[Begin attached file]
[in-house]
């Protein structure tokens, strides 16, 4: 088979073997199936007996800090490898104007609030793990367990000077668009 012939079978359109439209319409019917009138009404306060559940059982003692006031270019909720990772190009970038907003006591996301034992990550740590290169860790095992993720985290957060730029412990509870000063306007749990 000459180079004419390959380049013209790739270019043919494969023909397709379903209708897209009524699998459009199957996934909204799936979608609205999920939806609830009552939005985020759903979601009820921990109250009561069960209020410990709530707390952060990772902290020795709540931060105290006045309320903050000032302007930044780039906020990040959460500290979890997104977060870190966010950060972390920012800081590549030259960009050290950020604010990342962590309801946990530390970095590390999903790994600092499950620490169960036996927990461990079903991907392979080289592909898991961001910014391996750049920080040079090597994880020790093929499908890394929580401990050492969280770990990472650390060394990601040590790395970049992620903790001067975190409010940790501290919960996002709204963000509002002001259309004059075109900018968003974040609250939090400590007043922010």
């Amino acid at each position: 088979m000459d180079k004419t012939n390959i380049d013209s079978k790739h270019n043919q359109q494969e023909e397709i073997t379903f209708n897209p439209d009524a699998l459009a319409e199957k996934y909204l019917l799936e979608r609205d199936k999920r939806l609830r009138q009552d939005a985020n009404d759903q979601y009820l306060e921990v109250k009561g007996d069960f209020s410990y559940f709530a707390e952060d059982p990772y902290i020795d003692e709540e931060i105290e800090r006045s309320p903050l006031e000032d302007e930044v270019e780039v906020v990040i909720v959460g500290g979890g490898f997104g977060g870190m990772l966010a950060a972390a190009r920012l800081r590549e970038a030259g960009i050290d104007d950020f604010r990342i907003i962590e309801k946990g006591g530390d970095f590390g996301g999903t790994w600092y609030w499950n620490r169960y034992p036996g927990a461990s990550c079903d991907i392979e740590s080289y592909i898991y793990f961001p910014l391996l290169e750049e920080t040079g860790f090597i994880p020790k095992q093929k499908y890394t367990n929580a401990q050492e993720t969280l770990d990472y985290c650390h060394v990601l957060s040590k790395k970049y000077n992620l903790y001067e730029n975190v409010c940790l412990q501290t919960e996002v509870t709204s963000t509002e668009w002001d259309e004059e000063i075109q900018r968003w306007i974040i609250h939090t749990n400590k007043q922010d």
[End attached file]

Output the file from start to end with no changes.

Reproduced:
[in-house]
């Protein structure tokens, strides 16, 4: 088979073997199936007996800090490898104007609030793990367990000077668009 012939079978359109439209319409019917009138009404306060559940059982003692006031270019909720990772190009970038907003006591996301034992990550740590290169860790095992993720985290957060730029412990509870000063306007749990 000459180079004419390959380049013209790739270019043919494969023909397709379903209708897209009524699998459009199957996934909204799936979608609205999920939806609830009552939005985020759903979601009820921990109250009561069960209020410990709530707390952060990772902290020795709540931060105290006045309320903050000032302007930044780039906020990040959460500290979890997104977060870190966010950060972390920012800081590549030259960009050290950020604010990342962590309801946990530390970095590390999903790994600092499950620490169960036996927990461990079903991907392979080289592909898991961001910014391996750049920080040079090597994880020790093929499908890394929580401990050492969280770990990472650390060394990601040590790395970049992620903790001067975190409010940790501290919960996002709204963000509002002001259309004059075109900018968003974040609250939090400590007043922010």
């Amino acid at each position: 088979m000459d180079k004419t012939n390959i380049d013209s079978k790739h270019n043919q359109q494969e023909e397709i073997t379903f209708n897209p439209d009524a699998l459009a319409e199957k996934y909204l019917l799936e979608r609205d199936k999920r939806l609830r009138q009552d939005a985020n009404d759903q979601y009820l306060e921990v109250k009561g007996d069960f209020s410990y559940f709530a707390e952060d059982p990772y902290i020795d003692e709540e931060i105290e800090r006045s309320p903050l006031e000032d302007e930044v270019e780039v906020v990040i909720v959460g500290g979890g490898f997104g977060g870190m990772l966010a950060a972390a190009r920012l800081r590549e970038a030259g960009i050290d104007d950020f604010r990342i907003i962590e309801k946990g006591g530390d970095f590390g996301g999903t790994w600092y609030w499950n620490r169960y034992p036996g927990a461990s990550c079903d991907i392979e740590s080289y592909i898991y793990f961001p910014l391996l290169e750049e920080t040079g860790f090597i994880p020790k095992q093929k499908y890394t367990n929580a401990q050492e993720t969280l770990d990472y985290c650390h060394v990601l957060s040590k790395k970049y000077n992620l903790y001067e730029n975190v409010c940790l412990q501290t919960e996002v509870t709204s963000t509002e668009w002001d259309e004059e000063i075109q900018r968003w306007i974040i609250h939090t749990n400590k007043q922010d």